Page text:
Wednesday, October 14, 2009

Two boys in a strange land ...

Without a doubt, one of the best published reminiscences of nineteenth-century cowboy life in Montana is We Pointed Them North, by E.C. Abbott. Published shortly before Abbott's death in 1939, the book is a wonderful collection of evocative anecdotes and memories. A few of the stories are quite funny -- such as the tale of Abbott's encounter with a Miles City prostitute, that earned him the permanent nickname "Teddy Blue." Other stories are poignant, none more so than this heartbreaking 1883 memory of a young cowboy's death:
I was in Miles City a second time that fall, and that time one of the boys with the outfit got sick, and I nursed him in a hotel room until he died in my arms. He was not a real cowboy. He had been a bookkeeper for the president of the company in St. Paul, and he came out to Montana for his health. He had t.b., bad. He had been at the ranch a few months when he got so sick the old man brought him in town and left him there, and he said to the rest of us: "One of you ought to stay with him." He looked right at me, and I said I would stay.

He only lived a week, but that week in that hotel room was the worst I ever went through. He kept having hemorrhages, blood all over everything, and I took newspapers and spread them on the bedclothes and on the floor. He did not want me to leave him for a minute. We were just two boys in a strange land, but the people at the hotel were as kind as could be. . . .

After I had been there with the kid a week, Mr. Fuller came down one night to see him and he told me: "You'd better go to bed." I hadn't been to bed all that time, only slept in a chair once in awhile, because he wouldn't sleep unless he could lay his head on my arm. So I went and laid down in another room. About midnight Mr. Fuller came for me and said: "You'd better come in now. He's asking for you." I guess he knew he was going. So I went back where he was, and he wanted to know if I would lay down beside him and let him rest his head on my shoulder. In a few minutes he mumbled something about Ethel, his sister I think, and then he was gone.

It put me right up in the air. I went down to the bar to get a drink. There was a captain there that I knew, from Fort Keogh. He was dressed in civilian clothes, with a hard hat on, and he took his hat off and his coat off and gave them to me and said: "You go for a walk and get some fresh air." So I went out, but I went to a honky-tonk the first damn thing -- trying to get it off my mind.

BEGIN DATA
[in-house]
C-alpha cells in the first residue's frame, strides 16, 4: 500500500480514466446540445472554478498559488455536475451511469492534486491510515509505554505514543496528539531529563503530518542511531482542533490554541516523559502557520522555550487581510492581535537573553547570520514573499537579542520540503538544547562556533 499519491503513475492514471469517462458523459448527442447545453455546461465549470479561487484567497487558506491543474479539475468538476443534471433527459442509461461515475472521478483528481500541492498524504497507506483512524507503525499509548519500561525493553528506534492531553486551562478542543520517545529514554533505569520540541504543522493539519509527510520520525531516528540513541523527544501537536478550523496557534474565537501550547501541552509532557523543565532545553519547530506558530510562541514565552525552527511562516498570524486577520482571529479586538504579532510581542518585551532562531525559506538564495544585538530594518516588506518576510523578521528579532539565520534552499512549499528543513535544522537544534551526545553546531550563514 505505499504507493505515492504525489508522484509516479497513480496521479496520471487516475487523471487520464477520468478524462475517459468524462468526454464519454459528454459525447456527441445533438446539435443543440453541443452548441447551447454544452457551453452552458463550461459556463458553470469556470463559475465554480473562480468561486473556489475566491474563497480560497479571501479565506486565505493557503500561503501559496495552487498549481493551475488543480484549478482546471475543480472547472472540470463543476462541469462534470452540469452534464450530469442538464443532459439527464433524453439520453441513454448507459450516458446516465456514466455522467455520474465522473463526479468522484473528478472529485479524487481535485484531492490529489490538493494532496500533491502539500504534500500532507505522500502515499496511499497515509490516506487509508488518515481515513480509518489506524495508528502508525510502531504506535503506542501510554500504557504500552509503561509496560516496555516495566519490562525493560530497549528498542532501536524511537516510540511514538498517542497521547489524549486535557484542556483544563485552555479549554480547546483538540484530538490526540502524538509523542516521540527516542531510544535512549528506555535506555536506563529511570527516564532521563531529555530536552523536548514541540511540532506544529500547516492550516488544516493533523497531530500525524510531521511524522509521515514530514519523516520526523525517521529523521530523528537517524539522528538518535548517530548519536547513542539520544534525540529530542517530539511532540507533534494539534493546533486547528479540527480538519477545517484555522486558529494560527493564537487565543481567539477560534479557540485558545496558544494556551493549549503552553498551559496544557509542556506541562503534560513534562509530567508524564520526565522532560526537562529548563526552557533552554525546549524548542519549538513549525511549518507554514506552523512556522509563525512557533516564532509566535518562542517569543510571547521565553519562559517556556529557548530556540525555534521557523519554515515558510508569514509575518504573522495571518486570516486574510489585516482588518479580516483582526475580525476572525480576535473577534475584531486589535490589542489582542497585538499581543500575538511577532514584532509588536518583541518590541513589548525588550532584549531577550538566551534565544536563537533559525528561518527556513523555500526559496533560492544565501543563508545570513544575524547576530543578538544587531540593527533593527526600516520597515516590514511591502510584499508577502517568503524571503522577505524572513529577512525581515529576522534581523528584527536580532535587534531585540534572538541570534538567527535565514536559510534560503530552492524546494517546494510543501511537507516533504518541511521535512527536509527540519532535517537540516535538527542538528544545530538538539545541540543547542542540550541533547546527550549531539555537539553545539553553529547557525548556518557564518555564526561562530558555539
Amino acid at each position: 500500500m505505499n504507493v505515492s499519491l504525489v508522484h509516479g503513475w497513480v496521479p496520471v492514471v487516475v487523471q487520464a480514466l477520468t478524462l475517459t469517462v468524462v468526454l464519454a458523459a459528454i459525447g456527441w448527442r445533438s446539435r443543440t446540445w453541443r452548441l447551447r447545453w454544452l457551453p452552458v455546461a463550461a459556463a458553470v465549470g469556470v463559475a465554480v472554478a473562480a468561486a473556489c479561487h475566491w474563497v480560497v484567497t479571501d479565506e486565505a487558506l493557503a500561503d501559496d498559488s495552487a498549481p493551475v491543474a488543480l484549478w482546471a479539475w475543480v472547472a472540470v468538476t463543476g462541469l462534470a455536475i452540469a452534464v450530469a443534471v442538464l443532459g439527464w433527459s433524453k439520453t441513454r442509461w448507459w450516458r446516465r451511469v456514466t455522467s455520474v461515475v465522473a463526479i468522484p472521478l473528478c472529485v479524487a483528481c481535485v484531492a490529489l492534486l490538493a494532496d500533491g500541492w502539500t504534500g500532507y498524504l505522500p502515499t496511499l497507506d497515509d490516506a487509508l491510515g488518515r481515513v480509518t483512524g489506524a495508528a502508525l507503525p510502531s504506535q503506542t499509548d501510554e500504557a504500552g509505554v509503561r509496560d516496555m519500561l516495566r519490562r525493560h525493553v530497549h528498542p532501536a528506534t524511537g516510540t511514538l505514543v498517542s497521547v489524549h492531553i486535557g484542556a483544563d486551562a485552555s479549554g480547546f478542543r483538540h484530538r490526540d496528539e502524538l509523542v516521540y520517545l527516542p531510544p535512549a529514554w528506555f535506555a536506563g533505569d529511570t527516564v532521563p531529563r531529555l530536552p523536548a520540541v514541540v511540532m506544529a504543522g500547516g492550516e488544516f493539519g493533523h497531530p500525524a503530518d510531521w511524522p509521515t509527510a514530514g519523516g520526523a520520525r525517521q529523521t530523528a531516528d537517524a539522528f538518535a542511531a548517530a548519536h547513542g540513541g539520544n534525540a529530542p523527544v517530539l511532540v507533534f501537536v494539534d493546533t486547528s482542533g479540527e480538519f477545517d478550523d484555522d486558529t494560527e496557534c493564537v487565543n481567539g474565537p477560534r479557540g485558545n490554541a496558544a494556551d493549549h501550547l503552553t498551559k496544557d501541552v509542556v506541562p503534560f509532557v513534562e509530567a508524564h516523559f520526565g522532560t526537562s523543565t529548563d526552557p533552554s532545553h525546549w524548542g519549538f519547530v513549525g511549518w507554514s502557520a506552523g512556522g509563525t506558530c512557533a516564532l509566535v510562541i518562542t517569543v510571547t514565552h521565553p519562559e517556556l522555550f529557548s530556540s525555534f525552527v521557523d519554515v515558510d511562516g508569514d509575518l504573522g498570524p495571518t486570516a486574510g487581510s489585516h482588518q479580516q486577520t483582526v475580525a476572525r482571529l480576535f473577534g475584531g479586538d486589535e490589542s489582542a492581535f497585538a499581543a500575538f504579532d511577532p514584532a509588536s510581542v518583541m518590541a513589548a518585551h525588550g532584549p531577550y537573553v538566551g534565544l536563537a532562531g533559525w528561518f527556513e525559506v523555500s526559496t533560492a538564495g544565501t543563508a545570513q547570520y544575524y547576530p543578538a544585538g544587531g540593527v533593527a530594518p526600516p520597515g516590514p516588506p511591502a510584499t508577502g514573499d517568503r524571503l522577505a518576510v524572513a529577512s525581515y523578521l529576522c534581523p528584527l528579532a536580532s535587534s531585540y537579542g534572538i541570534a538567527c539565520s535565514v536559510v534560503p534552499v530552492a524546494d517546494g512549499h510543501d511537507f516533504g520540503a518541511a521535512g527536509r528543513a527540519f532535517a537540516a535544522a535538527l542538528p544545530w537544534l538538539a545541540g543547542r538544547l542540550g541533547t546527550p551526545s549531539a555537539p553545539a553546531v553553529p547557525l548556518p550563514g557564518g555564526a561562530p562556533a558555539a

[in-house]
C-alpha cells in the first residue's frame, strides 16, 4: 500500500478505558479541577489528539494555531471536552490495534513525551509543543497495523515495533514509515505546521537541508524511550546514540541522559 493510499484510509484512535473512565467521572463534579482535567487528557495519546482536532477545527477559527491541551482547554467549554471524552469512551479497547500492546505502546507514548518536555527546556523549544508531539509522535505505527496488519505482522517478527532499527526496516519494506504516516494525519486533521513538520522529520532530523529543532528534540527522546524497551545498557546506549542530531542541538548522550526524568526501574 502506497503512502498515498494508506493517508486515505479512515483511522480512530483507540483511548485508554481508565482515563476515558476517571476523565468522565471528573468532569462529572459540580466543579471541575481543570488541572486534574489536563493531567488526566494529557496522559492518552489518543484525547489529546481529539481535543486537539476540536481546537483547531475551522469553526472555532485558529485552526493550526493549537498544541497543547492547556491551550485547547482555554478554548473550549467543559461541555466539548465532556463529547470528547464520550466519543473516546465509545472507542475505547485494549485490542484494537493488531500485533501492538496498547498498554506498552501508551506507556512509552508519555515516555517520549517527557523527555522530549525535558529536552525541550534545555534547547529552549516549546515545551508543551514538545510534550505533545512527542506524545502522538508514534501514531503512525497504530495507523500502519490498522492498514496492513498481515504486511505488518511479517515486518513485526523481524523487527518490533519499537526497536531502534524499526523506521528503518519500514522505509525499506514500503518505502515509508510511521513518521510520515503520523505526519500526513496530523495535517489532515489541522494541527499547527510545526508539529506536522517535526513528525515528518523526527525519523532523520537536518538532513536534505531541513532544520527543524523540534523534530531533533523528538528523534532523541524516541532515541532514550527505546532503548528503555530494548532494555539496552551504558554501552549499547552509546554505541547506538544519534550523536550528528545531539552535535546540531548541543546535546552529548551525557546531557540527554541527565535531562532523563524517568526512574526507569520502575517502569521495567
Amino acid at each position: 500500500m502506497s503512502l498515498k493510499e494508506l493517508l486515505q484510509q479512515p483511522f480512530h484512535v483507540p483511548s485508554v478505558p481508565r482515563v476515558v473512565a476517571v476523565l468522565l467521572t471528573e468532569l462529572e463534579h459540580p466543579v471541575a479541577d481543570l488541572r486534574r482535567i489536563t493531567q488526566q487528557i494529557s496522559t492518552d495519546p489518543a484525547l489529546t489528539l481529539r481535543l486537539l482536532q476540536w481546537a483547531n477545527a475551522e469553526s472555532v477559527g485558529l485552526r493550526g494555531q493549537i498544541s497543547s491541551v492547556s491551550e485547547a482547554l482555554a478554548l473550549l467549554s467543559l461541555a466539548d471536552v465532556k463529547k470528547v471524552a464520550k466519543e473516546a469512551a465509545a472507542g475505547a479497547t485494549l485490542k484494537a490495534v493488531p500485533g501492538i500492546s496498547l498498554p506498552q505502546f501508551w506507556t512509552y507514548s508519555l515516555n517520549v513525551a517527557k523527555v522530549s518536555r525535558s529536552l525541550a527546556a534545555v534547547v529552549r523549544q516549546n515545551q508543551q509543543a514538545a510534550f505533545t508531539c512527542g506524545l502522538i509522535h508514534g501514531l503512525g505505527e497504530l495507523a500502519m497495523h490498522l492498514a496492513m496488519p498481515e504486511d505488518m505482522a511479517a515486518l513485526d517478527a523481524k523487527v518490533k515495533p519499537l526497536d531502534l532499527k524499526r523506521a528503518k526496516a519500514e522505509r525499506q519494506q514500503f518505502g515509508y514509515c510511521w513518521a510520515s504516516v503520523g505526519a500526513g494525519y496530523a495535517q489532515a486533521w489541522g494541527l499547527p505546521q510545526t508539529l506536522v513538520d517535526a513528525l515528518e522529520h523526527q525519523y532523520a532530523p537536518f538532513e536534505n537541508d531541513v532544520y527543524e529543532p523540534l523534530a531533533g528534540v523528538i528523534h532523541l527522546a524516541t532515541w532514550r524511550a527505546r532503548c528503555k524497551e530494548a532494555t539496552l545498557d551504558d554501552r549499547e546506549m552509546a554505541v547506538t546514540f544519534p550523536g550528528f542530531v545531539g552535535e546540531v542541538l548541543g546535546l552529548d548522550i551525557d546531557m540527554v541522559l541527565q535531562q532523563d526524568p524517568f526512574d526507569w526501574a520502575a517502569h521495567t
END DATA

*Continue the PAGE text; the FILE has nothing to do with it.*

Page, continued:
They shipped him out the next day to Boston.


  1. "They Pointed Them North" was one of the first books my Dad read to us, along with "Trails Plowed Under" by Charlie Russell. When I re-read it, as an adult, I was so surprised at some of the stories, because I didn't remember how tough they were. We even had a horse named Teddy Blue, a blue roan; my Dad's favorite mount for 10 years.

    It's hard to imagine anyone coming to Montana for their health, isn't it? In my experience, living here can be a little hazardous to one's health...
    I know it was common, for tuberculosis patients to come north to dry weather, but in the dead of the Montana winter, I always wonder about what they thought of the "cure".

  2. Yep, that's one of the things I most like about that book ... the way it's so matter-of-fact, telling the stories the way he remembered them, without sugar-coating or trying to be politically correct. You get the sense that you're reading about the way Montana really was -- a tough world. (And to an extent, the way it still is ...)

    It's pretty cool that your father read those books to you ... I think it's so important in life to develop a sense of "place" for oneself, and that was a perfect way to help do it.

    And I know a lot of people went west for their health back then ... though I agree with you: if I'd been that kid, I would have high-tailed it for Arizona! But we don't know his whole story, of course; all I know is that those paragraphs continue to break my heart.